No quick fix solutions for child stunting in India

Why despite years of economic progress India continues to report high rates of child malnutrition has been a matter of endless discussion. One that has received renewed attention following the announcement that the 2015 Nobel for economics has gone to Angus Deaton.

Much of Deaton’s work has revolved around India, covering issues like nutrition, poverty and health gaps. Alongwith fellow welfare economist Jean Dreze, Deaton has analyzed the reasons why under nutrition levels in India are consistently higher than far poorer countries in sub Saharan Africa.

Nearly 39% of children in India are stunted due to poor nutrition. Two of five stunted children in the world are in India, making it the epicenter of global malnutrition. India reports a far higher figure than Burkina Faso or Haiti.

Stunting, which is the fallout of chronic malnourishment, has permanent consequences. It is accompanied by a host of problems – poor immunity, risk of disease and a greater risk of dying before the age of five. On the whole Indians are stunted compared to people in most countries, including Africa and China.

It’s not just a question of a shorter height than normal, but is a marker for an array of developmental problems, explains Dr Armida Fernandez, former dean at Lokmanya Tilak Municipal Hospital, one of Mumbai’s largest public health facilities.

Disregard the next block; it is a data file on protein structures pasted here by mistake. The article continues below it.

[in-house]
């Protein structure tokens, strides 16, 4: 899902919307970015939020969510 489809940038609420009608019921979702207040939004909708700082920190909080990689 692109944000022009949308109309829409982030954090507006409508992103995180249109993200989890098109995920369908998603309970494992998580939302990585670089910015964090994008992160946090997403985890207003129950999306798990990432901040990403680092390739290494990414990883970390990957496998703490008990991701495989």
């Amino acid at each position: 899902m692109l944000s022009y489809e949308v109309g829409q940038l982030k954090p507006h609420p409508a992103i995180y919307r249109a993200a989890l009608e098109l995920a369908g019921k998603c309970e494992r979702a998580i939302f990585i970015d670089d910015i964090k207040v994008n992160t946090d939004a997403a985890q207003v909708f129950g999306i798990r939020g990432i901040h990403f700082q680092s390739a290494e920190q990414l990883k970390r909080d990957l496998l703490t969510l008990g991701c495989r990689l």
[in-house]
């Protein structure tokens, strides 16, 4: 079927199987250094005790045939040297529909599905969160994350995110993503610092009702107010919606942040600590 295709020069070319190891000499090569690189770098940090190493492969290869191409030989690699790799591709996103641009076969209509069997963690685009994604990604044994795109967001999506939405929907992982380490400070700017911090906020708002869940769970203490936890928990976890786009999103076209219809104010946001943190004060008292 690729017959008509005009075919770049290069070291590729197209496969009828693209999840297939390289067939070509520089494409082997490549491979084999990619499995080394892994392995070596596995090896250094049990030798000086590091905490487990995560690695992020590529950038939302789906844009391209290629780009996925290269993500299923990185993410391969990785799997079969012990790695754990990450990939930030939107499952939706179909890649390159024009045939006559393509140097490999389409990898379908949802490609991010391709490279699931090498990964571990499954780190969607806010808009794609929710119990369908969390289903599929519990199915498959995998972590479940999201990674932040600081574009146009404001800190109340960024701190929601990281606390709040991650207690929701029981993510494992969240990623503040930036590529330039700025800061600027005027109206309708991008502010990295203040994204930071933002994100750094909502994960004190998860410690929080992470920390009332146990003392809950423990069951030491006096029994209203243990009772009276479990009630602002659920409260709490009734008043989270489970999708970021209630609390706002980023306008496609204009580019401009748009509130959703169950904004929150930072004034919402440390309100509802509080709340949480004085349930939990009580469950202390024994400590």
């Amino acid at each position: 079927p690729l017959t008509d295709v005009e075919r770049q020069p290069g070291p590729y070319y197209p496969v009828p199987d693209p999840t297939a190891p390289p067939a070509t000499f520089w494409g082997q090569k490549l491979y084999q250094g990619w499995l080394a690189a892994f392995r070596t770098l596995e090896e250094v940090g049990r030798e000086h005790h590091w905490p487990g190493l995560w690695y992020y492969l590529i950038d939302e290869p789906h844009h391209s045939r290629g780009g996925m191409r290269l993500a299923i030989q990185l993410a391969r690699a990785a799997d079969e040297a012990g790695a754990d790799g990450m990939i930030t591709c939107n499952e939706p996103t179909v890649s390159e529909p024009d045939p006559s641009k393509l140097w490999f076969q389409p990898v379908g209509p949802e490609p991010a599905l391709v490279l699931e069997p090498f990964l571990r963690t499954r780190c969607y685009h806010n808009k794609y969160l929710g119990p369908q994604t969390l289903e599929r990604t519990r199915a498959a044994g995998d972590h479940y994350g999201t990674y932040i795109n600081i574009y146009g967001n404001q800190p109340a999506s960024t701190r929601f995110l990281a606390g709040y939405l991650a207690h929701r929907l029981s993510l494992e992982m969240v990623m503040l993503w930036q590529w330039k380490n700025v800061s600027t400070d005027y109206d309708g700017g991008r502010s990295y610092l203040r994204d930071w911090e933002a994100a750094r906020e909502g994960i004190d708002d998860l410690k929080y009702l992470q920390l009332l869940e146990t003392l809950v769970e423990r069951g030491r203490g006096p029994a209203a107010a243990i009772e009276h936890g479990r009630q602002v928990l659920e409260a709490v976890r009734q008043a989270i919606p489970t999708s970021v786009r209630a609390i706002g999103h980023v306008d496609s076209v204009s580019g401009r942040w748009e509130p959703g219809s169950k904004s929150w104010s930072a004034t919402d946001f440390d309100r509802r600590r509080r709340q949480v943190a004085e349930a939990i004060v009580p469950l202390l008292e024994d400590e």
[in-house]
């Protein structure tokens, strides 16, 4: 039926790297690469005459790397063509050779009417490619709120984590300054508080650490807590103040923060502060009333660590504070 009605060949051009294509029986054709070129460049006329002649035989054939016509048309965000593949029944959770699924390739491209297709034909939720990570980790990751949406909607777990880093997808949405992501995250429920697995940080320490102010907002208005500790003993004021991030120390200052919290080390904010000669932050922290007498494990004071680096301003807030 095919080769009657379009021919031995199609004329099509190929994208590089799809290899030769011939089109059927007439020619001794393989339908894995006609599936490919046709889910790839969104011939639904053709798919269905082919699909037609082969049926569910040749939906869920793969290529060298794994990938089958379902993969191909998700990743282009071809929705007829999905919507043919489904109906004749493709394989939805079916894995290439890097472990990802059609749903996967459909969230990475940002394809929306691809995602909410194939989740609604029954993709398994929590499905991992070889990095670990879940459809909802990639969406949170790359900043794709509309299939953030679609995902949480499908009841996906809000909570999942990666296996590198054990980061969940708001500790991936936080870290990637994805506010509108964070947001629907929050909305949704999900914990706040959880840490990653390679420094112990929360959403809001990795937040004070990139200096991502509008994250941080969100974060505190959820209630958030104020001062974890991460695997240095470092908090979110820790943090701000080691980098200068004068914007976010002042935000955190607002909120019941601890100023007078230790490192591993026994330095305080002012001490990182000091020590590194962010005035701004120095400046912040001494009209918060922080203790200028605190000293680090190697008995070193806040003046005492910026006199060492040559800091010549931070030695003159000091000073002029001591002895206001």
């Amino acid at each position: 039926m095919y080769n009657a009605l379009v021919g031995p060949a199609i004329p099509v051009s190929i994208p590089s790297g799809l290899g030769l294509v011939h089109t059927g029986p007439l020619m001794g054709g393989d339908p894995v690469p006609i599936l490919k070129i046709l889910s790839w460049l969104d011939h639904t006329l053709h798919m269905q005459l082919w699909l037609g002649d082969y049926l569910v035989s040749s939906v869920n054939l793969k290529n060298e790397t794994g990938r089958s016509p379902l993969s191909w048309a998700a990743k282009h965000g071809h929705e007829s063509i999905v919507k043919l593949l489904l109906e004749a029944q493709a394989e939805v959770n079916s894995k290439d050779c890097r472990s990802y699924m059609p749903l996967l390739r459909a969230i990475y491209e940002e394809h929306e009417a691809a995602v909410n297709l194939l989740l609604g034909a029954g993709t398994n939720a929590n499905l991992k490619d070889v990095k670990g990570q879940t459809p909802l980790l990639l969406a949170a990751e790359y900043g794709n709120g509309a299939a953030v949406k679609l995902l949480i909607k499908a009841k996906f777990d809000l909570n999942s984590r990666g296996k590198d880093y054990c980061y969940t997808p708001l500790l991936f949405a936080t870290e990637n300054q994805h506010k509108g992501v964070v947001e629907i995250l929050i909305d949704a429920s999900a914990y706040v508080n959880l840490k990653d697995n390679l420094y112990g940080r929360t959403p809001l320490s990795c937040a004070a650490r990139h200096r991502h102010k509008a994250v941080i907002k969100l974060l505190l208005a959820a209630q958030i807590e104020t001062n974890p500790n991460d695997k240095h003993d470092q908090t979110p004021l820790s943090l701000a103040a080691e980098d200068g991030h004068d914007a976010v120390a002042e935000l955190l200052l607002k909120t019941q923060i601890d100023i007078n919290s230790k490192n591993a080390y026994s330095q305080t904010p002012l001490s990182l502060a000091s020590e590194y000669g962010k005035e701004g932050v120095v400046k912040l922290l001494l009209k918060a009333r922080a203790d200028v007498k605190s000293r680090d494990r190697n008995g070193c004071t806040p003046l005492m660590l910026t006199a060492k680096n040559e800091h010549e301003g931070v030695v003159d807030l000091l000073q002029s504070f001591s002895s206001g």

“When you are short there are many things that are affected”, says Dr Fernandez. “The brain is not developed and as the child grows older, there is the risk of early onset of diseases. Children who are born small run the risk of hypertension and diabetes.”

The impact on brain development is a cause for great concern and is seen as an explanation for why stunted children drop out of school early.

There are many factors responsible like poor maternal nutrition, poor feeding practices, substandard food quality as well as frequent infections. However, nutritional interventions are only a part of the solution because stunting also occurs among well-fed children. Lack of access to adequate hygiene sanitation and clean drinking water are compelling factors as well. The WHO estimates that 50% of malnutrition is associated with repeated diarrhea or intestinal worm infections from unsafe water, poor sanitation or hygiene.

Studies have also shown that women’s roles play a strong role. The low status of women in India means poor levels of maternal nutrition. Many children are therefore malnourished in the womb itself.

“We need to look beyond just the lack of toilets”, says Dr Fernandez. “We need to look at the quality of food girls are given, women’s health, domestic violence and what a mother undergoes during pregnancy. There is no simple cause and effect factor for stunting”.

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